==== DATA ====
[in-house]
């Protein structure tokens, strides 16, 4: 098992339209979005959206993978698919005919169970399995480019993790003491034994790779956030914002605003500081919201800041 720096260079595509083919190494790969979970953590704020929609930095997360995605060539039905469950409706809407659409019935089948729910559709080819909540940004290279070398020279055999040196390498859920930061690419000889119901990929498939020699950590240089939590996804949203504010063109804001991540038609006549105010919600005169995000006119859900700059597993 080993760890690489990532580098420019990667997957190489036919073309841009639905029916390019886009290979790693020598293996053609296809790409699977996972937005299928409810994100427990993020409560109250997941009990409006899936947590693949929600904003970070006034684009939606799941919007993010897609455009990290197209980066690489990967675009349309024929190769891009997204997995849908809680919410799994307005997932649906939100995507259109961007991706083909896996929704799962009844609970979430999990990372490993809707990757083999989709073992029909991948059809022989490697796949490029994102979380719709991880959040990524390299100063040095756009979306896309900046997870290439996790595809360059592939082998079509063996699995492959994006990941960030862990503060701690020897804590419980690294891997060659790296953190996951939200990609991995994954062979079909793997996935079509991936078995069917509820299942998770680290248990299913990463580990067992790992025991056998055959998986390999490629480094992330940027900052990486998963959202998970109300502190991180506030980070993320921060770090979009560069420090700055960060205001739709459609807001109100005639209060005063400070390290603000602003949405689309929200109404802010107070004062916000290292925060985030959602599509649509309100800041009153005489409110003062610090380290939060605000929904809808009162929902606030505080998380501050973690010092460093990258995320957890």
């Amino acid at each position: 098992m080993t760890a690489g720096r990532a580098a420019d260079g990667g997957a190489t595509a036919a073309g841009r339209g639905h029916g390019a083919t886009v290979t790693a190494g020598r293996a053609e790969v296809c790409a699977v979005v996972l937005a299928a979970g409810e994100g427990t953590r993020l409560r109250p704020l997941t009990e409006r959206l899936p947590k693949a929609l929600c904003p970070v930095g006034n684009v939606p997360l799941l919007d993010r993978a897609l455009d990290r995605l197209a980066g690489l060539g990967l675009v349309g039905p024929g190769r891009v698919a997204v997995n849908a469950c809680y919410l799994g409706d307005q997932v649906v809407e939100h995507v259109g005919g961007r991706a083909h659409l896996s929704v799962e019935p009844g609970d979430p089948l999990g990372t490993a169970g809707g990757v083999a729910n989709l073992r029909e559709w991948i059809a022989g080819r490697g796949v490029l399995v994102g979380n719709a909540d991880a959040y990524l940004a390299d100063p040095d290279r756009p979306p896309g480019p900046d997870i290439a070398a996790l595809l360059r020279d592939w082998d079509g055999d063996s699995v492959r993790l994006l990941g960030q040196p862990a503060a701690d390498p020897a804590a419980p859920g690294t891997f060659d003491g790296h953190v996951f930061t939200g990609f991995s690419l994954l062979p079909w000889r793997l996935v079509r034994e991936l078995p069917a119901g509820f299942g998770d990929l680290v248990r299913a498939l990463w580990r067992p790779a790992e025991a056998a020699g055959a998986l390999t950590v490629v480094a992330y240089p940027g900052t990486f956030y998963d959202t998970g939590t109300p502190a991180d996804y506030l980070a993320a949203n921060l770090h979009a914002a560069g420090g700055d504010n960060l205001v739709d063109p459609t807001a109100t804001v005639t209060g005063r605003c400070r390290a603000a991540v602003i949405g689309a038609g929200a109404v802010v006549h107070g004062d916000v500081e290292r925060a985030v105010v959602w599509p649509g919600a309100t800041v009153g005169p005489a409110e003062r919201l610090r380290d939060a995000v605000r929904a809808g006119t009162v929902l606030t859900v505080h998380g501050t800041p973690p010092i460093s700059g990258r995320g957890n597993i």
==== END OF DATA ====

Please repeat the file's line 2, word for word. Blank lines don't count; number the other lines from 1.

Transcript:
């Protein structure tokens, strides 16, 4: 098992339209979005959206993978698919005919169970399995480019993790003491034994790779956030914002605003500081919201800041 720096260079595509083919190494790969979970953590704020929609930095997360995605060539039905469950409706809407659409019935089948729910559709080819909540940004290279070398020279055999040196390498859920930061690419000889119901990929498939020699950590240089939590996804949203504010063109804001991540038609006549105010919600005169995000006119859900700059597993 080993760890690489990532580098420019990667997957190489036919073309841009639905029916390019886009290979790693020598293996053609296809790409699977996972937005299928409810994100427990993020409560109250997941009990409006899936947590693949929600904003970070006034684009939606799941919007993010897609455009990290197209980066690489990967675009349309024929190769891009997204997995849908809680919410799994307005997932649906939100995507259109961007991706083909896996929704799962009844609970979430999990990372490993809707990757083999989709073992029909991948059809022989490697796949490029994102979380719709991880959040990524390299100063040095756009979306896309900046997870290439996790595809360059592939082998079509063996699995492959994006990941960030862990503060701690020897804590419980690294891997060659790296953190996951939200990609991995994954062979079909793997996935079509991936078995069917509820299942998770680290248990299913990463580990067992790992025991056998055959998986390999490629480094992330940027900052990486998963959202998970109300502190991180506030980070993320921060770090979009560069420090700055960060205001739709459609807001109100005639209060005063400070390290603000602003949405689309929200109404802010107070004062916000290292925060985030959602599509649509309100800041009153005489409110003062610090380290939060605000929904809808009162929902606030505080998380501050973690010092460093990258995320957890």